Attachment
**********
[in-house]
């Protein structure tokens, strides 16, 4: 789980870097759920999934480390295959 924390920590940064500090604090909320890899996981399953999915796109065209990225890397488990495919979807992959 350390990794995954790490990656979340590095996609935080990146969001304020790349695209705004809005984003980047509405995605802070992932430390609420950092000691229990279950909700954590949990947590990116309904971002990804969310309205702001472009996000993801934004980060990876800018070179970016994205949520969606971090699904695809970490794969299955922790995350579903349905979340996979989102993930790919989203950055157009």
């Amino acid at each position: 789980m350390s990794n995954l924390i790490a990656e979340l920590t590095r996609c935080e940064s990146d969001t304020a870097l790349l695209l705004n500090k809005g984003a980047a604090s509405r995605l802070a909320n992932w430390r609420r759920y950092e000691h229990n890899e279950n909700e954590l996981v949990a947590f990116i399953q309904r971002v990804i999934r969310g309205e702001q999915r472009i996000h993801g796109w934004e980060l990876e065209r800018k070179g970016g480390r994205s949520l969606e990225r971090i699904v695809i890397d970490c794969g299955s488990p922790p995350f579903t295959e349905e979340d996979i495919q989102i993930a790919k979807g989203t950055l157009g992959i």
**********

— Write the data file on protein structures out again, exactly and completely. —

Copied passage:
[in-house]
């Protein structure tokens, strides 16, 4: 789980870097759920999934480390295959 924390920590940064500090604090909320890899996981399953999915796109065209990225890397488990495919979807992959 350390990794995954790490990656979340590095996609935080990146969001304020790349695209705004809005984003980047509405995605802070992932430390609420950092000691229990279950909700954590949990947590990116309904971002990804969310309205702001472009996000993801934004980060990876800018070179970016994205949520969606971090699904695809970490794969299955922790995350579903349905979340996979989102993930790919989203950055157009």
């Amino acid at each position: 789980m350390s990794n995954l924390i790490a990656e979340l920590t590095r996609c935080e940064s990146d969001t304020a870097l790349l695209l705004n500090k809005g984003a980047a604090s509405r995605l802070a909320n992932w430390r609420r759920y950092e000691h229990n890899e279950n909700e954590l996981v949990a947590f990116i399953q309904r971002v990804i999934r969310g309205e702001q999915r472009i996000h993801g796109w934004e980060l990876e065209r800018k070179g970016g480390r994205s949520l969606e990225r971090i699904v695809i890397d970490c794969g299955s488990p922790p995350f579903t295959e349905e979340d996979i495919q989102i993930a790919k979807g989203t950055l157009g992959i």